But the ‘super battery’ hasn’t yet been invented. At some point, we will run into the limitations of chemistry as well as of manufacturing efficiencies. Academic researchers and companies are racing to come up with new battery technologies.
Of all the possibilities, the solid-state battery is often the most cited and has received the most investment. This involves substituting out the liquid electrolyte found in lithium-ion batteries in favour of a solid electrolyte. For example, in 2019, Toyota announced a joint venture with Panasonic for a solid-state design; while Hyundai, Samsung, Ford and BMW all invested in Solid Power (a solid-state battery start-up). Interest is high because solid-state batteries are smaller and lighter, provide 50 per cent more power density and are less flammable than lithium-ion batteries based on liquid electrolytes.
An electric car with a solid-state battery could simplify the thermal management systems in favour of a larger battery, and thus achieve a longer range. However, the main barrier to its widespread adoption has been the search for a solid electrolyte with enough conductive capacity for large batteries, as well as a manufacturing method allowing economies of scale.
Although many breakthroughs are being claimed, we shouldn’t underestimate the time it takes for a new technology to be fully commercialised in the car sector. Historically it has taken four to five years to develop a new vehicle model. The move to electrification is shortening these timelines but safely getting below three years is very difficult, even after the battery has been rigorously tested. Hence it is likely to take more than five years for any new battery technologies to reach commercialisation. J.B. Goodenough, one of the lithium-ion battery’s creators, was criticised over his claims about a superior solid-state battery developed in his lab. Even Elon Musk, a specialist in bold claims, is a sceptic on battery development:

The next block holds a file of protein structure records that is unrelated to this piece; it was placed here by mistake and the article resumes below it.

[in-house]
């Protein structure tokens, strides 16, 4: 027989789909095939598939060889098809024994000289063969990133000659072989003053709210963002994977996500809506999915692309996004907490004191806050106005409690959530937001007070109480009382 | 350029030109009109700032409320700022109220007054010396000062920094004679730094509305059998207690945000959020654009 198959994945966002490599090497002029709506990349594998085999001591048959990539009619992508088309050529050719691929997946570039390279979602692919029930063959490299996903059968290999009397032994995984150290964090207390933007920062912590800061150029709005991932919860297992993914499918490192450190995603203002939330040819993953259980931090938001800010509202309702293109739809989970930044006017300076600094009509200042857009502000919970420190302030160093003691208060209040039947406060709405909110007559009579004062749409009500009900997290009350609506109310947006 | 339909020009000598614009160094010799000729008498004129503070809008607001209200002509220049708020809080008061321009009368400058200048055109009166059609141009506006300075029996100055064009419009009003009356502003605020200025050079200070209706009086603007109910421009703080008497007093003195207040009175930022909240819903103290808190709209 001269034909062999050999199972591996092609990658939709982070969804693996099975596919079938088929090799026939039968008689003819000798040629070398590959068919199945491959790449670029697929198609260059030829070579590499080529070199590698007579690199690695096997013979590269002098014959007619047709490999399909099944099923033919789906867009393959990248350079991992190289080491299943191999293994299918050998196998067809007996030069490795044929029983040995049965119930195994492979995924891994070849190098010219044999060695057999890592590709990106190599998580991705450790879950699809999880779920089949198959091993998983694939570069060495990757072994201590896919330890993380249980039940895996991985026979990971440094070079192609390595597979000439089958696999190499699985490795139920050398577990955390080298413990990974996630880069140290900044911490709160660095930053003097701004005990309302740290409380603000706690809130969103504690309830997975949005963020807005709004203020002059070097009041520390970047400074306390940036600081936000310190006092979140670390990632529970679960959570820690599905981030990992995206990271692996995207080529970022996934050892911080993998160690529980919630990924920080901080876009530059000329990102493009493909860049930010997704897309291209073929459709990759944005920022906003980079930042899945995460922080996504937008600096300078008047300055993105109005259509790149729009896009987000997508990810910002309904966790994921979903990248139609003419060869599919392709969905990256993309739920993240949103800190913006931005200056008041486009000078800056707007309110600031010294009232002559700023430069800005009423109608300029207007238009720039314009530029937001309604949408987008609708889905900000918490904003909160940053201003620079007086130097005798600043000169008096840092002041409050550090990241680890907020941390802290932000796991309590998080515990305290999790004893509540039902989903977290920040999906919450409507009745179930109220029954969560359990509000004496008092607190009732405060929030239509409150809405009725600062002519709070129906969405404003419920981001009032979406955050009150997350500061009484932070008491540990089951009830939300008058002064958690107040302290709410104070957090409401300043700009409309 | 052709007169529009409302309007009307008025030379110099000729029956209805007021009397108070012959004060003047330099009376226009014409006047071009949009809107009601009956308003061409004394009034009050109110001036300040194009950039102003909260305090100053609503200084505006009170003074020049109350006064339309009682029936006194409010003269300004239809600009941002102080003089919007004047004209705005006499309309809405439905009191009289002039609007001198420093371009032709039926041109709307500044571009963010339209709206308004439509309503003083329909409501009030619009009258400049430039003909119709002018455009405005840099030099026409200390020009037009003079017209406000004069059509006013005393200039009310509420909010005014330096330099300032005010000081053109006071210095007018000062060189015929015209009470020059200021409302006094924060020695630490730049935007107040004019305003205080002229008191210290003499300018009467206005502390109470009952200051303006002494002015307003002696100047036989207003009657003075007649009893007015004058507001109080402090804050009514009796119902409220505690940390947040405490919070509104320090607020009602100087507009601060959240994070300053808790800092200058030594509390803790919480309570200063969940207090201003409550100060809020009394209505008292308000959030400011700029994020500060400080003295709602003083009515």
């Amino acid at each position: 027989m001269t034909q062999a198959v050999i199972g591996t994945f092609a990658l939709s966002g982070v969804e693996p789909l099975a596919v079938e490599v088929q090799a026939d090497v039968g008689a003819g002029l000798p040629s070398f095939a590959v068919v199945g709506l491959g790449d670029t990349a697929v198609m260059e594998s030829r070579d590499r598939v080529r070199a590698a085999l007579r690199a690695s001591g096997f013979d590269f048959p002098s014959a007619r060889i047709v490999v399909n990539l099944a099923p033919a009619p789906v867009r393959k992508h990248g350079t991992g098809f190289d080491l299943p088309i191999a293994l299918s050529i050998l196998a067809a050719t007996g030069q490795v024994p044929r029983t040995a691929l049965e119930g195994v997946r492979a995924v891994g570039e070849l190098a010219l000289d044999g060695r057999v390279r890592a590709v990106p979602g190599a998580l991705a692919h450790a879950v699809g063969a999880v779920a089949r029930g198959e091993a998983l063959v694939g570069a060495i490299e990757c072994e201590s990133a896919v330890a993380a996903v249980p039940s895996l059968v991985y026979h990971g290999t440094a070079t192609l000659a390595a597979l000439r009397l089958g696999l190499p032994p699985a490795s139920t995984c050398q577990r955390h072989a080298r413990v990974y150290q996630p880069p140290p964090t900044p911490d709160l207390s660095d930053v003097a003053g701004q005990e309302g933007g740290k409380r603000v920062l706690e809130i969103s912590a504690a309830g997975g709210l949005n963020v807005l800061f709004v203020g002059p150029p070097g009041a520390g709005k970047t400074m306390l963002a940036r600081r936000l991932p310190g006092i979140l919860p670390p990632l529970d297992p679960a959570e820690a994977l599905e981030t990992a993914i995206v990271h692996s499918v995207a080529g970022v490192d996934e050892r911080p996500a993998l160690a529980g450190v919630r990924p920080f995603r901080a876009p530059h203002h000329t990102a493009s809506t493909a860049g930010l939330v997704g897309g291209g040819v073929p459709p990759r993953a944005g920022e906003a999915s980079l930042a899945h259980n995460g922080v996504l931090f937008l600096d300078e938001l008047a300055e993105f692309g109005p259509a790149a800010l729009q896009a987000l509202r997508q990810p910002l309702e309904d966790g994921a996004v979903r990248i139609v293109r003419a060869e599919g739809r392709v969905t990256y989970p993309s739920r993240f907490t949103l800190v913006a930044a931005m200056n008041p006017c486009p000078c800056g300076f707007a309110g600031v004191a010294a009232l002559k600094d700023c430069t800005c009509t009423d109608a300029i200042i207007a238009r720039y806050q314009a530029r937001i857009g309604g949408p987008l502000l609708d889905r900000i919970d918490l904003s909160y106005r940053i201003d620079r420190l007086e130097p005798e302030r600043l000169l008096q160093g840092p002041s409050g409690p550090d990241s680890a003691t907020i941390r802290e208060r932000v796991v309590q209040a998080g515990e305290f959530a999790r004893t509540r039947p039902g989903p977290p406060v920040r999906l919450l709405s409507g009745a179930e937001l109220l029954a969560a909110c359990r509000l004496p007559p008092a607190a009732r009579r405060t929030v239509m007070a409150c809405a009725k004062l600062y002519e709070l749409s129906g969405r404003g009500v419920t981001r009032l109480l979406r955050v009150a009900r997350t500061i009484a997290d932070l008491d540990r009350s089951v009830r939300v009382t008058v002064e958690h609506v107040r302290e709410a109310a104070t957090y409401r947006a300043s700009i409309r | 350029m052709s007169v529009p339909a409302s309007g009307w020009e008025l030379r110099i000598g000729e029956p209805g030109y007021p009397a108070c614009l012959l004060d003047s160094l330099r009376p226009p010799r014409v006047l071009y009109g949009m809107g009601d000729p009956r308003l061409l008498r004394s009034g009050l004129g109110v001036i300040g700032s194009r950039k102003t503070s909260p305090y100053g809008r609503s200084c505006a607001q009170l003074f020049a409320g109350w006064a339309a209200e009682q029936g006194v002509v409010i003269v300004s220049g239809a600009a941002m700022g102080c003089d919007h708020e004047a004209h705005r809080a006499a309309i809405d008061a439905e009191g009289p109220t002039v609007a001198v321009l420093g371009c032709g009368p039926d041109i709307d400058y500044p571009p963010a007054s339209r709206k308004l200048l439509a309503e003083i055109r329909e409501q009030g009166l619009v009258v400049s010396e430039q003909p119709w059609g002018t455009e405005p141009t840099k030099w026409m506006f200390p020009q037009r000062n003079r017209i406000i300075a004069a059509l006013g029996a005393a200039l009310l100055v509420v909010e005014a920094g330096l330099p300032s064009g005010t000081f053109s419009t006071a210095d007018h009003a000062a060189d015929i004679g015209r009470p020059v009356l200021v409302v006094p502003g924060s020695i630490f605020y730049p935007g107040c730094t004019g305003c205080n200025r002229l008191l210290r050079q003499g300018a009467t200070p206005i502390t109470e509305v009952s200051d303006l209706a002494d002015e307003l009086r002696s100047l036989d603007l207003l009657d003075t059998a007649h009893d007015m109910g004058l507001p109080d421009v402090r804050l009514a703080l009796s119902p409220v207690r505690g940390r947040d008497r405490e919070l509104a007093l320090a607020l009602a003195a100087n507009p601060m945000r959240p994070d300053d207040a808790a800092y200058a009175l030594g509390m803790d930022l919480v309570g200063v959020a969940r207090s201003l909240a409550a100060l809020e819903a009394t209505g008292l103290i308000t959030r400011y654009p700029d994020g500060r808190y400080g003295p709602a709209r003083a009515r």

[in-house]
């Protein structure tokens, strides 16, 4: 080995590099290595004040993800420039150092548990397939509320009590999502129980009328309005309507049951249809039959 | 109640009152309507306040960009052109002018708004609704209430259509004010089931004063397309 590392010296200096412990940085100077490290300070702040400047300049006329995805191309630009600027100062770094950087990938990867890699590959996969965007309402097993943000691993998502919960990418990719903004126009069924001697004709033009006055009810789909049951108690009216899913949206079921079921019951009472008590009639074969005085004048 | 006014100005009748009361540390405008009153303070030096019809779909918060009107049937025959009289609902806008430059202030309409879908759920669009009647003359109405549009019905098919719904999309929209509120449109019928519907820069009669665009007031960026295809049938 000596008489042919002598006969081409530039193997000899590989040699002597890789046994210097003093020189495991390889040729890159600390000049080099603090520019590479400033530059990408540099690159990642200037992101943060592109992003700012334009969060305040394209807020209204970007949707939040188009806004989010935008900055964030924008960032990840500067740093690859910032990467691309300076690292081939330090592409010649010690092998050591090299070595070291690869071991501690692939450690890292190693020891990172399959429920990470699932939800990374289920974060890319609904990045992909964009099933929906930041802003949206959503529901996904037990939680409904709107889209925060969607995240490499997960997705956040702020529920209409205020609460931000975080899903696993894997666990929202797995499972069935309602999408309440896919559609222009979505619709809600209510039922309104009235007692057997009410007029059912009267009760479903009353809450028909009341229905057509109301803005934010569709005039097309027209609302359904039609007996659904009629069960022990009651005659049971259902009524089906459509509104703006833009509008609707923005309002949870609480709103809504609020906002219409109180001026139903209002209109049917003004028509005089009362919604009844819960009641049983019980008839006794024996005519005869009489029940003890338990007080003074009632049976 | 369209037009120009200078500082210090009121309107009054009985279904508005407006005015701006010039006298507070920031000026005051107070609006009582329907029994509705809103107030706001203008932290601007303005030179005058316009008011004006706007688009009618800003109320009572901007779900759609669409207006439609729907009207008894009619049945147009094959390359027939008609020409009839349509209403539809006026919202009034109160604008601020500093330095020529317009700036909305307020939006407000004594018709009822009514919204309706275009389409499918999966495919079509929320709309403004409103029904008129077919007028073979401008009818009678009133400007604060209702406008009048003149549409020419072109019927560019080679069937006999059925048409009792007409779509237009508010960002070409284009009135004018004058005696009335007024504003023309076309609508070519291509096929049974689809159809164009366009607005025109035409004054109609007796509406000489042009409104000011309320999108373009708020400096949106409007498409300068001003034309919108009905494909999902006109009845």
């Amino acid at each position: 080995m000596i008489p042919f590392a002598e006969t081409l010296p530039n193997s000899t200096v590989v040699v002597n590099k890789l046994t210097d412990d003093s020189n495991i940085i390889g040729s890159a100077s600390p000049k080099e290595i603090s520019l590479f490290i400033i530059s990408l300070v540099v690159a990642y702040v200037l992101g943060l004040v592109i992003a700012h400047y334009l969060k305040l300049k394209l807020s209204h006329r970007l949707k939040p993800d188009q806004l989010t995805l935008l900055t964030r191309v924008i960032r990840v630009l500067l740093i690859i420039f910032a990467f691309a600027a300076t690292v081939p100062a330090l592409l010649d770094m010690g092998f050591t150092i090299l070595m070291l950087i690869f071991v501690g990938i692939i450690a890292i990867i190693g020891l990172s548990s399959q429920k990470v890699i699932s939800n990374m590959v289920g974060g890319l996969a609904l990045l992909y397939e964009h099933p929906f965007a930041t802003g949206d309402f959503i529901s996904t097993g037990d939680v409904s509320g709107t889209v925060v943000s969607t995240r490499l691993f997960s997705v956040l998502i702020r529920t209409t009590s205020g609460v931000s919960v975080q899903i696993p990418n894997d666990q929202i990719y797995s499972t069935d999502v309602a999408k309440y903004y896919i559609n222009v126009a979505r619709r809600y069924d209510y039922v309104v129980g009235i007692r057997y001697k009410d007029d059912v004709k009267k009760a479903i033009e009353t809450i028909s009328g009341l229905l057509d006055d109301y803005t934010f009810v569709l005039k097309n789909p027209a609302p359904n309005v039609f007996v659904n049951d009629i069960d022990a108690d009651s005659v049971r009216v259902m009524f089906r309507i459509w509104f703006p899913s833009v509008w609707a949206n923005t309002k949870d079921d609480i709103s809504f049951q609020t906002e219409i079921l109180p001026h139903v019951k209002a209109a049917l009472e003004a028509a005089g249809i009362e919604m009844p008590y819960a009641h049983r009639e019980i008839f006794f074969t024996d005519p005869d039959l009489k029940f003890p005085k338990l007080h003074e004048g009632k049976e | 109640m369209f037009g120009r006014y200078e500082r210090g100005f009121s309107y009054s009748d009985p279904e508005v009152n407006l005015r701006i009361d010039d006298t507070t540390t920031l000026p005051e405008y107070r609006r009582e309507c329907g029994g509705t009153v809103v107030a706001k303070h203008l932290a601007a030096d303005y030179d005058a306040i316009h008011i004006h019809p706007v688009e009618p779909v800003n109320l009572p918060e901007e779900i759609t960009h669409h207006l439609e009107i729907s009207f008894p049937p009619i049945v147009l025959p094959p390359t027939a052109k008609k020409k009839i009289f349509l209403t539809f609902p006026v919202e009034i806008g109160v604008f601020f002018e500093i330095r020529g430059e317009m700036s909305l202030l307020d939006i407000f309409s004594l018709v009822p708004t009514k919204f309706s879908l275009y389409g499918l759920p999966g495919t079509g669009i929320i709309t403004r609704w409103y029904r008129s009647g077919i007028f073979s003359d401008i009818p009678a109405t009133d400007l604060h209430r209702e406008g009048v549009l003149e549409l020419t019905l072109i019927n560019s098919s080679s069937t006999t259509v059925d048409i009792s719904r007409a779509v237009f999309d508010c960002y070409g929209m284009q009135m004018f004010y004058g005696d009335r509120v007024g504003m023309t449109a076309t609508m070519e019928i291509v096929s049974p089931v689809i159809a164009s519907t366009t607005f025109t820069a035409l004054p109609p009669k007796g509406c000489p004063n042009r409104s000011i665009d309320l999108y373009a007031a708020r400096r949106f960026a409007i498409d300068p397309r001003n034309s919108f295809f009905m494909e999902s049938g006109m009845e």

“When somebody has like some great claim that they’ve got this awesome battery, you know what? Send us a sample. Or if you don’t trust us, send it to an independent lab where the parameters can be verified. […] everything works on PowerPoint. If you like, I’ll give you a PowerPoint presentation about teleportation to the Andromeda Galaxy.”
Overall, my take on this is that while it is important to track the development of solid-state batteries, they are not needed to enable electric vehicles to be competitive with petrol cars. Such a technology will arrive and push EVs forward, but in the meantime current incremental improvements in lithium-ion batteries will be sufficient to make EVs highly competitive and desirable.
Development of charging infrastructure
Over time concerns about a lack of EV charging infrastructure will decrease for three reasons. First, the next generation of BEVs will have a greater range; second, charging infrastructure is rapidly being built; and third, charging time is falling dramatically.
Tesla has been building its proprietary charging network across the globe for years. Currently, there are over 20,000 individual Superchargers at over 2,000 stations. Last year, Tesla introduced its V3 Superchargers, which support a peak rate of up to 250kW and can charge up to 1,500 electric vehicles a day. This means that up to 180 miles of range can be added to the battery in just 15 minutes on a Model 3 Long Range. In June 2020, the German government mandated every filling station in the country to provide charging for electric vehicles.
But charging technology can go much further. A special route called eRoadArlanda has been built in Stockholm that charges modified electric vehicles as they drive along, thanks to a conductive electric rail. This is part of the Swedish government’s plan to move from petrol and diesel and achieve a fossil fuel-free transport system by 2030. Another example comes from the European Union-funded FABRIC, which investigates the feasibility of wireless charging spots at car parks, road junctions and at traffic lights.